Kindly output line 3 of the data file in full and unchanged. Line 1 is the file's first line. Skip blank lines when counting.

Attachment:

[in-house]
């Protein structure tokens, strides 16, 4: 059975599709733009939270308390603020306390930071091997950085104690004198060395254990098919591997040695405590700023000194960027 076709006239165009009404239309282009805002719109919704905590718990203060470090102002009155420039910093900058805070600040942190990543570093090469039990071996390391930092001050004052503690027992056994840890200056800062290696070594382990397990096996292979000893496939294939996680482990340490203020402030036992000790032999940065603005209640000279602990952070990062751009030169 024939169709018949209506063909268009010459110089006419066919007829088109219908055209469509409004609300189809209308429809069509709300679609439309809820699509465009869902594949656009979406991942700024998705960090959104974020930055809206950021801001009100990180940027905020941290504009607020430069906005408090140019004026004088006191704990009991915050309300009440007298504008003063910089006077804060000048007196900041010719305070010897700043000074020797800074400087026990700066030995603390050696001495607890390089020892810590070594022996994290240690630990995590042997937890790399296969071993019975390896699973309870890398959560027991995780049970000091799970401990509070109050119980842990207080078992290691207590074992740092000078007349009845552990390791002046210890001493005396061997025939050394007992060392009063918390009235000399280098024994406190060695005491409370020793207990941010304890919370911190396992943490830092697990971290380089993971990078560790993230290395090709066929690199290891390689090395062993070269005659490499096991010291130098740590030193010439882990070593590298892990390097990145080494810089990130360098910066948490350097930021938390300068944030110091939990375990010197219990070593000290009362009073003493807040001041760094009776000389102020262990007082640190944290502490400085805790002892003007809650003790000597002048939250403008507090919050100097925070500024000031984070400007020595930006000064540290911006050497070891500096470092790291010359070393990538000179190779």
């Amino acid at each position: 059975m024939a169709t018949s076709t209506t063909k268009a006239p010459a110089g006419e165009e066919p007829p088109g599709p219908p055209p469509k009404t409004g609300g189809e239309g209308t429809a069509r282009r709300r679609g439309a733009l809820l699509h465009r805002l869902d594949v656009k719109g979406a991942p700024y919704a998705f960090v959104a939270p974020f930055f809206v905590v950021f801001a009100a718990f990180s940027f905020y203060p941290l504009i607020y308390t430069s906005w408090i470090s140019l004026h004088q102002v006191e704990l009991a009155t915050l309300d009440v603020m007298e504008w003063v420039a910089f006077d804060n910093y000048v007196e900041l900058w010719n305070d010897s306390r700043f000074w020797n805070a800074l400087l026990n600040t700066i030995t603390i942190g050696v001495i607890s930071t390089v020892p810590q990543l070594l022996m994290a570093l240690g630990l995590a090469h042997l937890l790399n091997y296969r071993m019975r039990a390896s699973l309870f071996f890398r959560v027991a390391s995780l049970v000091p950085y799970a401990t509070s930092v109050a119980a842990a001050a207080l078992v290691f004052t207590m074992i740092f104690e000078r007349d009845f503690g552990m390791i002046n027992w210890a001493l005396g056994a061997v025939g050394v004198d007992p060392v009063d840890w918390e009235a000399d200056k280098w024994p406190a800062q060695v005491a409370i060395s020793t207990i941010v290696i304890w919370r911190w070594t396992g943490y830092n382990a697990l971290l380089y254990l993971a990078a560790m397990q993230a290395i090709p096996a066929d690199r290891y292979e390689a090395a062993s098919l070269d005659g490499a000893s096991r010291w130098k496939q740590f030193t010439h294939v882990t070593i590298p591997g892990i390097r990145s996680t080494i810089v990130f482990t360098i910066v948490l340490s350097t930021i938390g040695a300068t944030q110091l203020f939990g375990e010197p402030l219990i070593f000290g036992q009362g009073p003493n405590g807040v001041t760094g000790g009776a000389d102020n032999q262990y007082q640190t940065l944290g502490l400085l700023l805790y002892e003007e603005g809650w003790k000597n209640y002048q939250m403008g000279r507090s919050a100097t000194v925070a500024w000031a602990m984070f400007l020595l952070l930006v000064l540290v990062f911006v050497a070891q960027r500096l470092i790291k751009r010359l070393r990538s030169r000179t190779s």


């Amino acid at each position: 059975m024939a169709t018949s076709t209506t063909k268009a006239p010459a110089g006419e165009e066919p007829p088109g599709p219908p055209p469509k009404t409004g609300g189809e239309g209308t429809a069509r282009r709300r679609g439309a733009l809820l699509h465009r805002l869902d594949v656009k719109g979406a991942p700024y919704a998705f960090v959104a939270p974020f930055f809206v905590v950021f801001a009100a718990f990180s940027f905020y203060p941290l504009i607020y308390t430069s906005w408090i470090s140019l004026h004088q102002v006191e704990l009991a009155t915050l309300d009440v603020m007298e504008w003063v420039a910089f006077d804060n910093y000048v007196e900041l900058w010719n305070d010897s306390r700043f000074w020797n805070a800074l400087l026990n600040t700066i030995t603390i942190g050696v001495i607890s930071t390089v020892p810590q990543l070594l022996m994290a570093l240690g630990l995590a090469h042997l937890l790399n091997y296969r071993m019975r039990a390896s699973l309870f071996f890398r959560v027991a390391s995780l049970v000091p950085y799970a401990t509070s930092v109050a119980a842990a001050a207080l078992v290691f004052t207590m074992i740092f104690e000078r007349d009845f503690g552990m390791i002046n027992w210890a001493l005396g056994a061997v025939g050394v004198d007992p060392v009063d840890w918390e009235a000399d200056k280098w024994p406190a800062q060695v005491a409370i060395s020793t207990i941010v290696i304890w919370r911190w070594t396992g943490y830092n382990a697990l971290l380089y254990l993971a990078a560790m397990q993230a290395i090709p096996a066929d690199r290891y292979e390689a090395a062993s098919l070269d005659g490499a000893s096991r010291w130098k496939q740590f030193t010439h294939v882990t070593i590298p591997g892990i390097r990145s996680t080494i810089v990130f482990t360098i910066v948490l340490s350097t930021i938390g040695a300068t944030q110091l203020f939990g375990e010197p402030l219990i070593f000290g036992q009362g009073p003493n405590g807040v001041t760094g000790g009776a000389d102020n032999q262990y007082q640190t940065l944290g502490l400085l700023l805790y002892e003007e603005g809650w003790k000597n209640y002048q939250m403008g000279r507090s919050a100097t000194v925070a500024w000031a602990m984070f400007l020595l952070l930006v000064l540290v990062f911006v050497a070891q960027r500096l470092i790291k751009r010359l070393r990538s030169r000179t190779s």